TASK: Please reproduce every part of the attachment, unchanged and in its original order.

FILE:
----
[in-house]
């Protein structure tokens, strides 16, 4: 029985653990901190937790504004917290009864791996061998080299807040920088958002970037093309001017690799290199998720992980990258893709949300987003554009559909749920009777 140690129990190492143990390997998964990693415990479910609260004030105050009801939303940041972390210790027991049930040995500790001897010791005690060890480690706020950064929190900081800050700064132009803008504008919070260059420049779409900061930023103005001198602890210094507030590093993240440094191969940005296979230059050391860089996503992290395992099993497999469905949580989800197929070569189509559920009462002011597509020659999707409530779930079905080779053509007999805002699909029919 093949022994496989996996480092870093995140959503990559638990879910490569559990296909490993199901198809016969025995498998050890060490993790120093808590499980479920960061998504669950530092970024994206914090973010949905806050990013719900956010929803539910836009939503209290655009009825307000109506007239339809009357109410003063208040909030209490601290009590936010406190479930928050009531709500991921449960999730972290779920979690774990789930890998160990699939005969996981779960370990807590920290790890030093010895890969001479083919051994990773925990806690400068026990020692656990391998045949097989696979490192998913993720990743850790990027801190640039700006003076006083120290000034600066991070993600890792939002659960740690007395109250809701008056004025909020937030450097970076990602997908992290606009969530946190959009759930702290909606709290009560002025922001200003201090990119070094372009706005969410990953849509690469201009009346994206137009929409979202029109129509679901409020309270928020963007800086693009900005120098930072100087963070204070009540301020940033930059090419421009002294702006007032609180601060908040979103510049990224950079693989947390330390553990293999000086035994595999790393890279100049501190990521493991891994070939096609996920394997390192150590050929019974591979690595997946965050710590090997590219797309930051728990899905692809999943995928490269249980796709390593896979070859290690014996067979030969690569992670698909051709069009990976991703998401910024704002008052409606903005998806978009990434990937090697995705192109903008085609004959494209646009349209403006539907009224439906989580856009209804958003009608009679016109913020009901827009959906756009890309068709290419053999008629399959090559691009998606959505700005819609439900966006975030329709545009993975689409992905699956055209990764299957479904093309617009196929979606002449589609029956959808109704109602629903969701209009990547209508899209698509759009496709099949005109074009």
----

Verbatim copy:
[in-house]
């Protein structure tokens, strides 16, 4: 029985653990901190937790504004917290009864791996061998080299807040920088958002970037093309001017690799290199998720992980990258893709949300987003554009559909749920009777 140690129990190492143990390997998964990693415990479910609260004030105050009801939303940041972390210790027991049930040995500790001897010791005690060890480690706020950064929190900081800050700064132009803008504008919070260059420049779409900061930023103005001198602890210094507030590093993240440094191969940005296979230059050391860089996503992290395992099993497999469905949580989800197929070569189509559920009462002011597509020659999707409530779930079905080779053509007999805002699909029919 093949022994496989996996480092870093995140959503990559638990879910490569559990296909490993199901198809016969025995498998050890060490993790120093808590499980479920960061998504669950530092970024994206914090973010949905806050990013719900956010929803539910836009939503209290655009009825307000109506007239339809009357109410003063208040909030209490601290009590936010406190479930928050009531709500991921449960999730972290779920979690774990789930890998160990699939005969996981779960370990807590920290790890030093010895890969001479083919051994990773925990806690400068026990020692656990391998045949097989696979490192998913993720990743850790990027801190640039700006003076006083120290000034600066991070993600890792939002659960740690007395109250809701008056004025909020937030450097970076990602997908992290606009969530946190959009759930702290909606709290009560002025922001200003201090990119070094372009706005969410990953849509690469201009009346994206137009929409979202029109129509679901409020309270928020963007800086693009900005120098930072100087963070204070009540301020940033930059090419421009002294702006007032609180601060908040979103510049990224950079693989947390330390553990293999000086035994595999790393890279100049501190990521493991891994070939096609996920394997390192150590050929019974591979690595997946965050710590090997590219797309930051728990899905692809999943995928490269249980796709390593896979070859290690014996067979030969690569992670698909051709069009990976991703998401910024704002008052409606903005998806978009990434990937090697995705192109903008085609004959494209646009349209403006539907009224439906989580856009209804958003009608009679016109913020009901827009959906756009890309068709290419053999008629399959090559691009998606959505700005819609439900966006975030329709545009993975689409992905699956055209990764299957479904093309617009196929979606002449589609029956959808109704109602629903969701209009990547209508899209698509759009496709099949005109074009």